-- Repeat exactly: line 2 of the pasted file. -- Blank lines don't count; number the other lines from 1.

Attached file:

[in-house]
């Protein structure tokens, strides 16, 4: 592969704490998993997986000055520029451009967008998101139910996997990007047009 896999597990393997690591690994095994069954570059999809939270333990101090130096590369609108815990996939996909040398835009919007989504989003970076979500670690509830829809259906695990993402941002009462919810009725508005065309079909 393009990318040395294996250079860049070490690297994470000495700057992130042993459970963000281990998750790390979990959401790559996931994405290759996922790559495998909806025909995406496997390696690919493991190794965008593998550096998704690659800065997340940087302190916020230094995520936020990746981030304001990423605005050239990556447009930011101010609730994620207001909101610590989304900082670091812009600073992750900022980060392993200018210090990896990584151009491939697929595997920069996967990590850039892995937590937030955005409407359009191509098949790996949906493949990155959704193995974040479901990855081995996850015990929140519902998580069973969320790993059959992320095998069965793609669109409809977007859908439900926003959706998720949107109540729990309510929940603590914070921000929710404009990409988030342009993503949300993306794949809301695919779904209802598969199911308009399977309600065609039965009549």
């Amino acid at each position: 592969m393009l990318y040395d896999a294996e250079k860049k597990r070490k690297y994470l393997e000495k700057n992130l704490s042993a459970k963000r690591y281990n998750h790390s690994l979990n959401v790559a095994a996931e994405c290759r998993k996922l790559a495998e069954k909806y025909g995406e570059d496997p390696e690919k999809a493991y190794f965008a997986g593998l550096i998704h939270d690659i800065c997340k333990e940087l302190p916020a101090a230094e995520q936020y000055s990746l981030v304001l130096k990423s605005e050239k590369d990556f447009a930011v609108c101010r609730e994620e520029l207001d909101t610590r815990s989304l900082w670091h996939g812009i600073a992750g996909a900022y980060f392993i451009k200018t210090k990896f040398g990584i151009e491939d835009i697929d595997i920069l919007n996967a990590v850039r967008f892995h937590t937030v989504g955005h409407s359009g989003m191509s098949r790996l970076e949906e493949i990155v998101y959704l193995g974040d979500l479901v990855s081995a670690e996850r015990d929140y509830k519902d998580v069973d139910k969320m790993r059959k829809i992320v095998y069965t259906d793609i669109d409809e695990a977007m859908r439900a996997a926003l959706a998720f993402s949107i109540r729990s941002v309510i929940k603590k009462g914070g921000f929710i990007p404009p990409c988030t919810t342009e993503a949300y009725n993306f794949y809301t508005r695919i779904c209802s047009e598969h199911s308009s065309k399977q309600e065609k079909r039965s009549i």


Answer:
């Protein structure tokens, strides 16, 4: 592969704490998993997986000055520029451009967008998101139910996997990007047009 896999597990393997690591690994095994069954570059999809939270333990101090130096590369609108815990996939996909040398835009919007989504989003970076979500670690509830829809259906695990993402941002009462919810009725508005065309079909 393009990318040395294996250079860049070490690297994470000495700057992130042993459970963000281990998750790390979990959401790559996931994405290759996922790559495998909806025909995406496997390696690919493991190794965008593998550096998704690659800065997340940087302190916020230094995520936020990746981030304001990423605005050239990556447009930011101010609730994620207001909101610590989304900082670091812009600073992750900022980060392993200018210090990896990584151009491939697929595997920069996967990590850039892995937590937030955005409407359009191509098949790996949906493949990155959704193995974040479901990855081995996850015990929140519902998580069973969320790993059959992320095998069965793609669109409809977007859908439900926003959706998720949107109540729990309510929940603590914070921000929710404009990409988030342009993503949300993306794949809301695919779904209802598969199911308009399977309600065609039965009549």